Sunday 25 September 2016

Court appeal could delay Ireland's first gay weddings

Published 29/08/2015 | 02:30

It's believed the challenge will delay gay couples' right to wed by a number of weeks, as legislation cannot be signed into law while the case is before the courts
It's believed the challenge will delay gay couples' right to wed by a number of weeks, as legislation cannot be signed into law while the case is before the courts

A gardener and electrician have launched a last-ditch legal challenge contesting the outcome of May's same-sex marriage referendum.

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Gerry Walshe, from Lisdeen Road, Co Clare, and Maurice J Lyons from Callan, Co Kilkenny, lodged two applications for leave to appeal with the Supreme Court on Thursday.

It's believed it will delay gay couples' right to wed by a number of weeks, as legislation cannot be signed into law while the case is before the courts.

The men and respondents now have one week to lodge various paperwork.

However, it has not yet been determined that the case will appear before the court.

New rules introduced last year mean the Supreme Court may deal with the applications without a hearing - just dealing with written submissions.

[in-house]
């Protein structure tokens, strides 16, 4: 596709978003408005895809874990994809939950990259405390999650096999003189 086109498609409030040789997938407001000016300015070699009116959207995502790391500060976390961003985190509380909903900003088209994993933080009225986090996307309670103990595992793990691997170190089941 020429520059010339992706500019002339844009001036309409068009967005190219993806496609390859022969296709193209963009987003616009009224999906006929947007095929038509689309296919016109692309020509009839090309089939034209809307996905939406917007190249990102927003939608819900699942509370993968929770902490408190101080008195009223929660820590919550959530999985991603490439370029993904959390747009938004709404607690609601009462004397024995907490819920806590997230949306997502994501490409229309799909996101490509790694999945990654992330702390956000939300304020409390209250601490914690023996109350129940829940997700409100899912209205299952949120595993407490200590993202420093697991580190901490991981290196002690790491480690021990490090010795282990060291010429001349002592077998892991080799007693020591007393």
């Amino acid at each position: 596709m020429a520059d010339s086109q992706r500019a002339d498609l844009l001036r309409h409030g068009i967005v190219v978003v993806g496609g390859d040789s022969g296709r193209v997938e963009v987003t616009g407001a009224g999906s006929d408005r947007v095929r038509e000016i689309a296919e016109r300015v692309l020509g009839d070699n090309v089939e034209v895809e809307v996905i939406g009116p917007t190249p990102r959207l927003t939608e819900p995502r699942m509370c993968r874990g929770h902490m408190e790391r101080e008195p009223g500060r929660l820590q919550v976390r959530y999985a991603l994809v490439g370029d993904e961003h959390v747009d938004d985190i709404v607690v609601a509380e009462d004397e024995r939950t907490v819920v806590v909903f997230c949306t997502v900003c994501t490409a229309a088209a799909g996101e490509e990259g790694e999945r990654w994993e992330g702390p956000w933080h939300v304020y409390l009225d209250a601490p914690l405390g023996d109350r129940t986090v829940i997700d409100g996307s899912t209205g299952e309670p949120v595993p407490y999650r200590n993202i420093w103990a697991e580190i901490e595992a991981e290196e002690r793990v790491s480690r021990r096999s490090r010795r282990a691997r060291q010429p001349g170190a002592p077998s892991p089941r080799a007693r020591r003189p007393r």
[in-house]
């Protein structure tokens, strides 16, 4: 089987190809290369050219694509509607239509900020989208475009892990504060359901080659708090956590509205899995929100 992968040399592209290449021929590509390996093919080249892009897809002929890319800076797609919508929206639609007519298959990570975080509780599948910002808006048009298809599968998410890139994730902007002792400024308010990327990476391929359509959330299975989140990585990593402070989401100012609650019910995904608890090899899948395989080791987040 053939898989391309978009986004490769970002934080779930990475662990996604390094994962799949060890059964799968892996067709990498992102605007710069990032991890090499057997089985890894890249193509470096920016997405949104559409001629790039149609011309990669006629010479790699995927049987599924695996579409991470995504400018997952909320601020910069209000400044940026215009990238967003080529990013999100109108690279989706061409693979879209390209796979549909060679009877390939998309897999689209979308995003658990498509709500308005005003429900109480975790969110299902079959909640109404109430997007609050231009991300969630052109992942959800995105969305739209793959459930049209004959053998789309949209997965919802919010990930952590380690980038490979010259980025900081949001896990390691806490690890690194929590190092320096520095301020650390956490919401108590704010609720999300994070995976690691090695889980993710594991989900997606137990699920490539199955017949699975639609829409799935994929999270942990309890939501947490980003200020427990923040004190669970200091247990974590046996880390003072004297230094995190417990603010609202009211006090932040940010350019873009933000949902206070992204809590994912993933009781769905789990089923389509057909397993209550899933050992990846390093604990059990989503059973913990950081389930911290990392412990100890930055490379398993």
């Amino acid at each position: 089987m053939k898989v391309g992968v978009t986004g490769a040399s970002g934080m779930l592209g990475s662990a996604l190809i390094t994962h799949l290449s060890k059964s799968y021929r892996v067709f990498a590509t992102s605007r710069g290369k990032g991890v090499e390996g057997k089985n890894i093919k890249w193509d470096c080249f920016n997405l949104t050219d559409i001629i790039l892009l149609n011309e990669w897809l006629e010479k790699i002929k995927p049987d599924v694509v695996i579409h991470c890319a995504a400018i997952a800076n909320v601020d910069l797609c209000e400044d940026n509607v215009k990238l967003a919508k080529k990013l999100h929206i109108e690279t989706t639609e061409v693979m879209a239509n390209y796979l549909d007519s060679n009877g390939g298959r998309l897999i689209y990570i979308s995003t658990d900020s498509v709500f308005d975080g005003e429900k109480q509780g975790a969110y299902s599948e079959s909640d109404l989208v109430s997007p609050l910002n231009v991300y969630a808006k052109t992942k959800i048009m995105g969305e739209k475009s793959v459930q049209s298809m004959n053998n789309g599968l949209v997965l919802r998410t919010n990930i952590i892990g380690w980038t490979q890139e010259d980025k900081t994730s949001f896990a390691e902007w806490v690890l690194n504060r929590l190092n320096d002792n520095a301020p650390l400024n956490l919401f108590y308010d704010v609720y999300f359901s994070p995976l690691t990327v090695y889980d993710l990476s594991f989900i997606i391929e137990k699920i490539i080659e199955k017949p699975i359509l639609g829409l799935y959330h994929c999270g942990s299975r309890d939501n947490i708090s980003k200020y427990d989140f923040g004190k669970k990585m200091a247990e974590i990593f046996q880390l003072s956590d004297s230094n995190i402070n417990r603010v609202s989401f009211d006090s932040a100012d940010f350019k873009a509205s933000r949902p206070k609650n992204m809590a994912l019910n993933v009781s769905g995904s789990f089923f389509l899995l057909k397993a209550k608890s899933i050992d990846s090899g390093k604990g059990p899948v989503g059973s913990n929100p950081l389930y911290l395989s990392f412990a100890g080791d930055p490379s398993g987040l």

Speaking to the Irish Independent last night, Mr Walshe said his argument stems from "governmental influence" during the run-up to the referendum.

"We are pursuing this case because we feel the Government and other organisations had undue influence on the outcome of this referendum.

"There was funding provided to the Yes Campaign from charities and other organisations and we believe this is wrong.

"You also had the GRA (Garda Representative Association) appearing with Yes Campaign logos in photos," he added. "They are supposed to be an impartial organisation."

The men, who are representing themselves, have already had cases thrown out after High Court and the Court of Appeal proceedings.

The three-judge Court of Appeal rejected separate claims from the men earlier this year.

Tiernan Brady of the Gay and Lesbian Equality Network says the processes is "disappointing".

"We welcome this process and are aware that it has to happen. It is the legal right of those bringing the case.

"However, it is very disappointing. This has already been heard and thrown out by the High Court and Court of Appeal.

"Taking it to the Supreme Court is only delaying the will of the people.

"The Irish people had their say in relation to marriage equality and that say was a resounding yes. It is disappointing," he said.

The May 22 referendum proposal allowing for same-sex marriage was supported by 62.07pc of voters.

Some 1,201,607 people voted yes compared with 734,300 (37.93pc) who voted against. Voter turnout was 60.52pc.

The Government announced in June that it hoped to fast-track legislation to allow for same-sex marriage by early autumn.

Irish Independent

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